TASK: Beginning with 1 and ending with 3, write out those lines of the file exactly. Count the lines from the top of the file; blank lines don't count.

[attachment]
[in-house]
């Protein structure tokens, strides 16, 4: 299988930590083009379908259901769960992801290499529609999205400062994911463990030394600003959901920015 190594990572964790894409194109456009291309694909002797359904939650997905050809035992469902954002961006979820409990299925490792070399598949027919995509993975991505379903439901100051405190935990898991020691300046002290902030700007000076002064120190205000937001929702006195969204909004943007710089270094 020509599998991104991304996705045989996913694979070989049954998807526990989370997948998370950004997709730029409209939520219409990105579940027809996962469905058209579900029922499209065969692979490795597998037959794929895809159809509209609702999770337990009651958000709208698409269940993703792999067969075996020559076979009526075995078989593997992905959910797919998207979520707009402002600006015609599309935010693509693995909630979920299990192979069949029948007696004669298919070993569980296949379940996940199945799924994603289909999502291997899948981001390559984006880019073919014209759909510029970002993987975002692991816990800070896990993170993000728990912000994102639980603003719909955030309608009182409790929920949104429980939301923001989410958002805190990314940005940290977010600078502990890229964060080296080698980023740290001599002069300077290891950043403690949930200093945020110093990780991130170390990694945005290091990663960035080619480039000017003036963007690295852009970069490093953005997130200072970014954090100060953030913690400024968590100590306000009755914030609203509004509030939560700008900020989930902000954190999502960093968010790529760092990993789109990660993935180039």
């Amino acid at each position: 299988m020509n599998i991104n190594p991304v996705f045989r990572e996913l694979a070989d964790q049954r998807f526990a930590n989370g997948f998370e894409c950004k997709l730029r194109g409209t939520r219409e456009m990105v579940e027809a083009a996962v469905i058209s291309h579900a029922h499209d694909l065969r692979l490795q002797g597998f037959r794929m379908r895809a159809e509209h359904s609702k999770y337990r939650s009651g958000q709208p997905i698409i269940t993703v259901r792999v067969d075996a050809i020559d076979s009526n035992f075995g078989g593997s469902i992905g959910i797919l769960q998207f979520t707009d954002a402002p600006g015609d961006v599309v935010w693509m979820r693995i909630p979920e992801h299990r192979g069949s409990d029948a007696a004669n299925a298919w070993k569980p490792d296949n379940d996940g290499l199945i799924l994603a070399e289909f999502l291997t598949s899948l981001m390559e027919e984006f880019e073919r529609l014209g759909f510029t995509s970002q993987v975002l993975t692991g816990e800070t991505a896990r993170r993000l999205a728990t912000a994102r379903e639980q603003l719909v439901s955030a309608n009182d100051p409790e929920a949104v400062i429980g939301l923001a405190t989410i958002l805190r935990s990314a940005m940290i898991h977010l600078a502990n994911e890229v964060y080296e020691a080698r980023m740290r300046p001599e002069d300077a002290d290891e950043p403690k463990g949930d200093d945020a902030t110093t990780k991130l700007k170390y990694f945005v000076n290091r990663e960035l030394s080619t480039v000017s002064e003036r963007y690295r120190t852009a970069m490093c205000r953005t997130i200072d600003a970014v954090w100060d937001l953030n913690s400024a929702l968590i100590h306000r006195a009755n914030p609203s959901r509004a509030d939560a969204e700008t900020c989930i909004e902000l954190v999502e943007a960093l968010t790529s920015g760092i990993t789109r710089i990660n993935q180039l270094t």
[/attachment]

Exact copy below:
[in-house]
């Protein structure tokens, strides 16, 4: 299988930590083009379908259901769960992801290499529609999205400062994911463990030394600003959901920015 190594990572964790894409194109456009291309694909002797359904939650997905050809035992469902954002961006979820409990299925490792070399598949027919995509993975991505379903439901100051405190935990898991020691300046002290902030700007000076002064120190205000937001929702006195969204909004943007710089270094 020509599998991104991304996705045989996913694979070989049954998807526990989370997948998370950004997709730029409209939520219409990105579940027809996962469905058209579900029922499209065969692979490795597998037959794929895809159809509209609702999770337990009651958000709208698409269940993703792999067969075996020559076979009526075995078989593997992905959910797919998207979520707009402002600006015609599309935010693509693995909630979920299990192979069949029948007696004669298919070993569980296949379940996940199945799924994603289909999502291997899948981001390559984006880019073919014209759909510029970002993987975002692991816990800070896990993170993000728990912000994102639980603003719909955030309608009182409790929920949104429980939301923001989410958002805190990314940005940290977010600078502990890229964060080296080698980023740290001599002069300077290891950043403690949930200093945020110093990780991130170390990694945005290091990663960035080619480039000017003036963007690295852009970069490093953005997130200072970014954090100060953030913690400024968590100590306000009755914030609203509004509030939560700008900020989930902000954190999502960093968010790529760092990993789109990660993935180039």
């Amino acid at each position: 299988m020509n599998i991104n190594p991304v996705f045989r990572e996913l694979a070989d964790q049954r998807f526990a930590n989370g997948f998370e894409c950004k997709l730029r194109g409209t939520r219409e456009m990105v579940e027809a083009a996962v469905i058209s291309h579900a029922h499209d694909l065969r692979l490795q002797g597998f037959r794929m379908r895809a159809e509209h359904s609702k999770y337990r939650s009651g958000q709208p997905i698409i269940t993703v259901r792999v067969d075996a050809i020559d076979s009526n035992f075995g078989g593997s469902i992905g959910i797919l769960q998207f979520t707009d954002a402002p600006g015609d961006v599309v935010w693509m979820r693995i909630p979920e992801h299990r192979g069949s409990d029948a007696a004669n299925a298919w070993k569980p490792d296949n379940d996940g290499l199945i799924l994603a070399e289909f999502l291997t598949s899948l981001m390559e027919e984006f880019e073919r529609l014209g759909f510029t995509s970002q993987v975002l993975t692991g816990e800070t991505a896990r993170r993000l999205a728990t912000a994102r379903e639980q603003l719909v439901s955030a309608n009182d100051p409790e929920a949104v400062i429980g939301l923001a405190t989410i958002l805190r935990s990314a940005m940290i898991h977010l600078a502990n994911e890229v964060y080296e020691a080698r980023m740290r300046p001599e002069d300077a002290d290891e950043p403690k463990g949930d200093d945020a902030t110093t990780k991130l700007k170390y990694f945005v000076n290091r990663e960035l030394s080619t480039v000017s002064e003036r963007y690295r120190t852009a970069m490093c205000r953005t997130i200072d600003a970014v954090w100060d937001l953030n913690s400024a929702l968590i100590h306000r006195a009755n914030p609203s959901r509004a509030d939560a969204e700008t900020c989930i909004e902000l954190v999502e943007a960093l968010t790529s920015g760092i990993t789109r710089i990660n993935q180039l270094t």